All in all, there’s good value on using this combination under the following conditions:

  • As a hedge against a favorite bet (Giannis Antetokounmpo +300, James Harden +350)
  • They don’t sign a third star
  • LeBron’s production schedule for movies/TV lightens up


Giannis Antetokounmpo (+300): A great choice, but you want to wait until you see the Bucks’ offseason. Khris Middleton, Malcolm Brogdon and Brook Lopez are all free agents, and there’s bound to be some regression from last year for the team, even if Antetokounmpo improves. You’ll be able to get something as close to that number by August.

James Harden (+350): NOPE. Not after the Yahoo Report that Chris Paul has demanded out and the situation is unsalvageable. Harden’s also going into his third year with an astronomic workload. There’s some upside here with the Rockets’ intention of adding another star through trades or free agency, but it’s at least worth waiting to see what those moves are.

Steph Curry (+600): Love this one. Klay Thompson is expected back by March. You’ll get a pretty clear sign of what the Warriors are going to do in free agency in terms of improving the bench while they re-sign whoever is willing to re-sign, but it’s worth getting out in front.

Curry unleashed could be something to behold, at least for the regular season. His usage will return to 2016 levels or higher, and he’ll have to put up big numbers. There’s a chance the team either tanks out or completely coasts for two months to make a late run once Thompson is back, but bear in mind Curry has consistently been the most impactful player in the league year in and year out in terms of team success with him on the floor vs. off.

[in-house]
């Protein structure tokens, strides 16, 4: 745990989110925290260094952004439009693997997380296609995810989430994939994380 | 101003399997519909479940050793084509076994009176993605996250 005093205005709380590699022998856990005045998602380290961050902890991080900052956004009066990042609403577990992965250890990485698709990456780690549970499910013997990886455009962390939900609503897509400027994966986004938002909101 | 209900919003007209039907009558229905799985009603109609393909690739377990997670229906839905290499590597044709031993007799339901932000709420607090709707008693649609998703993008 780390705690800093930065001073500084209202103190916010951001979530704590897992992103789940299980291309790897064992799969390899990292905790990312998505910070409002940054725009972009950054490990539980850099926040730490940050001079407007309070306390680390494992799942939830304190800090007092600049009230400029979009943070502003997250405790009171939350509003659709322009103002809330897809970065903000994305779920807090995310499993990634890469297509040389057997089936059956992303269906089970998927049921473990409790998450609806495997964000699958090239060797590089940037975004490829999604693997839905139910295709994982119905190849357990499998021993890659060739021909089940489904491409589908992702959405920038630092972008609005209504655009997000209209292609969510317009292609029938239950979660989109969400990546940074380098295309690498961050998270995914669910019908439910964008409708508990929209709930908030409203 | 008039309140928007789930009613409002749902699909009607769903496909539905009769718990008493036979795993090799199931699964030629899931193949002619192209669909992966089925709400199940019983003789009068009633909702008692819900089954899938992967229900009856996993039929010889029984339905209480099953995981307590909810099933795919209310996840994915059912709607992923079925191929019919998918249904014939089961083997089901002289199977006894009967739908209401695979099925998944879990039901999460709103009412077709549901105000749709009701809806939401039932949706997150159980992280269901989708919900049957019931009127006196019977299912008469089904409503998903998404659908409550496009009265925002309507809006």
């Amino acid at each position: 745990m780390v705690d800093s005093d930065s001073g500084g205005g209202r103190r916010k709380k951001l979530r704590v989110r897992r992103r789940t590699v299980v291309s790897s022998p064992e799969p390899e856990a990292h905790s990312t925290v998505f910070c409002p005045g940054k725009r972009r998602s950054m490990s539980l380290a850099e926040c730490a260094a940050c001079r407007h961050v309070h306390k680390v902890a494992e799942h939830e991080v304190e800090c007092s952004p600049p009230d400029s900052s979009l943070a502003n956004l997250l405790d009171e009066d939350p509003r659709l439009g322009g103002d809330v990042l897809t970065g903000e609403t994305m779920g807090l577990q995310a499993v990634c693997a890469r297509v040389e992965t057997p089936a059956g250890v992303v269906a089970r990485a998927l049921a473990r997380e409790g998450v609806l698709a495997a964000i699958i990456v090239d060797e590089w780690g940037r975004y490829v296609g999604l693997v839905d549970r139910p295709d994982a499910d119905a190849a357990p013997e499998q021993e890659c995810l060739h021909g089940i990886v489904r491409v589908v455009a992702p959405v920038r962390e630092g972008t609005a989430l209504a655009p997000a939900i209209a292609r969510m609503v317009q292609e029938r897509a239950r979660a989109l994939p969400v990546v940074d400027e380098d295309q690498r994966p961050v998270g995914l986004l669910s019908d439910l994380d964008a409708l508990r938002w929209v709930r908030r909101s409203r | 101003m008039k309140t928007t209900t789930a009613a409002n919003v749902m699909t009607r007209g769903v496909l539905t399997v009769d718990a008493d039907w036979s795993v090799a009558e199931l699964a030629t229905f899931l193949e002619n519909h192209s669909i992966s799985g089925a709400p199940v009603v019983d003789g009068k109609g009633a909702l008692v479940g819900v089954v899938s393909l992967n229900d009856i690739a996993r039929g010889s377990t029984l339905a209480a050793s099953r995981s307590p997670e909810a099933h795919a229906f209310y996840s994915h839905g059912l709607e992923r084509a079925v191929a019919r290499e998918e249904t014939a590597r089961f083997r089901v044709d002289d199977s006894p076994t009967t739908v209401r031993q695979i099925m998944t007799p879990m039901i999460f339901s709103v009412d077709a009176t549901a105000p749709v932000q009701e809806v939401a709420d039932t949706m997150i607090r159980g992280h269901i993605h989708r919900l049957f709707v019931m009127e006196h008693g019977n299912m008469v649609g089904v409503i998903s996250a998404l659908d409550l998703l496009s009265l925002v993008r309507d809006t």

Him having a huge statistical season and leading the Warriors to 50 wins would present an attractive narrative for voters. At +600 this is great value.

Nikola Jokic (+1000): Can’t see it. The Nuggets should experience some natural regression. Jokic just played the longest season of his life, will play for Serbia in FIBA play this summer and then will have to go immediately back into NBA play. That’s just a lot of workload for a young guy. The team success likely drags a bit, and Jokic didn’t generate enough conversation last year when he was deserving. The bar is too high for him in an NBA market like Denver.

Joel Embiid (+1000): This one is choice. It’s 10-1, so you can hedge it with something shorter against his injury history, but with Boston falling off and who knows what happens with Kawhi Leonard, there’s a good chance the Sixers — the No. 3 seed this year — rise up the ladder.

Here’s another reason to love Embiid beyond his impact on both ends: We’re likely to see a huge spike in “load management” for stars next season after the Raptors won the title with Kawhi Leonard resting 20-plus games. That fundamentally alters the bar for how many games a player like Embiid needs to play. Embiid played 64 to Leonard’s 60 this year, and while Leonard wasn’t in the MVP conversation in part due to that, the discussion is set to change. There’s not a better time to get in on injury-prone MVP candidates.

Paul George (+1800): He was firmly No. 3 in the conversation and danced with No. 1 mid-season before suffering his shoulder injury late in the year. He was playing his best basketball and was a serious DPOY candidate as well. If the Thunder take advantage of the turmoil in the West? This is incredible value. The only problem? When have the Thunder ever taken advantage of their situation?

Zion Williamson (+5000): Nah, I’m just playin’. (Unless you gonna do it.)